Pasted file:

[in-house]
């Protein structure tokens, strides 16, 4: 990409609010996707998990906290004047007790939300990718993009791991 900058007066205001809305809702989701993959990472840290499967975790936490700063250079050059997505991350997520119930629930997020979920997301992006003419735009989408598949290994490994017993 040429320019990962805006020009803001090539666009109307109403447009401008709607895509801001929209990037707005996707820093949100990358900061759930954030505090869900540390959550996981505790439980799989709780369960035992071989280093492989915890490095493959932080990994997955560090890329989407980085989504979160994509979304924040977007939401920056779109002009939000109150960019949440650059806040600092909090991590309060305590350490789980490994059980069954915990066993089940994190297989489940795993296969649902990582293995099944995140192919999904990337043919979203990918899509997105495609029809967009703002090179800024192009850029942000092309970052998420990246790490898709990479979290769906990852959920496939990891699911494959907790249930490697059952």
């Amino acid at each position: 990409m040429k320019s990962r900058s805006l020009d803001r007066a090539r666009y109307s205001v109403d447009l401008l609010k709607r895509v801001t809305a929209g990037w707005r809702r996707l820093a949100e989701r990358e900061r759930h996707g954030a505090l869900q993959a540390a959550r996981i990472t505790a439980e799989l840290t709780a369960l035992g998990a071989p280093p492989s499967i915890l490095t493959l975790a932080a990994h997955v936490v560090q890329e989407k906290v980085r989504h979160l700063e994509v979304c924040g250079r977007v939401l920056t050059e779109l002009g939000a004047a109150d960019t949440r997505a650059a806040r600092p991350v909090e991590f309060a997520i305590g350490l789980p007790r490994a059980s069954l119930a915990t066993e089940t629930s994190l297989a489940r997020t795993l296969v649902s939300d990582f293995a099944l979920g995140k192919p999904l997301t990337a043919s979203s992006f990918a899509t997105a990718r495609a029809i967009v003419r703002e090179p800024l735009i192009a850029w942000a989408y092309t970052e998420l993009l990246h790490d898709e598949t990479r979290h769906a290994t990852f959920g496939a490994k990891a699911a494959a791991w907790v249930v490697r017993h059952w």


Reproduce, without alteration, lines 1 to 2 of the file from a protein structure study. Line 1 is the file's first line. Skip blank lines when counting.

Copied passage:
[in-house]
């Protein structure tokens, strides 16, 4: 990409609010996707998990906290004047007790939300990718993009791991 900058007066205001809305809702989701993959990472840290499967975790936490700063250079050059997505991350997520119930629930997020979920997301992006003419735009989408598949290994490994017993 040429320019990962805006020009803001090539666009109307109403447009401008709607895509801001929209990037707005996707820093949100990358900061759930954030505090869900540390959550996981505790439980799989709780369960035992071989280093492989915890490095493959932080990994997955560090890329989407980085989504979160994509979304924040977007939401920056779109002009939000109150960019949440650059806040600092909090991590309060305590350490789980490994059980069954915990066993089940994190297989489940795993296969649902990582293995099944995140192919999904990337043919979203990918899509997105495609029809967009703002090179800024192009850029942000092309970052998420990246790490898709990479979290769906990852959920496939990891699911494959907790249930490697059952």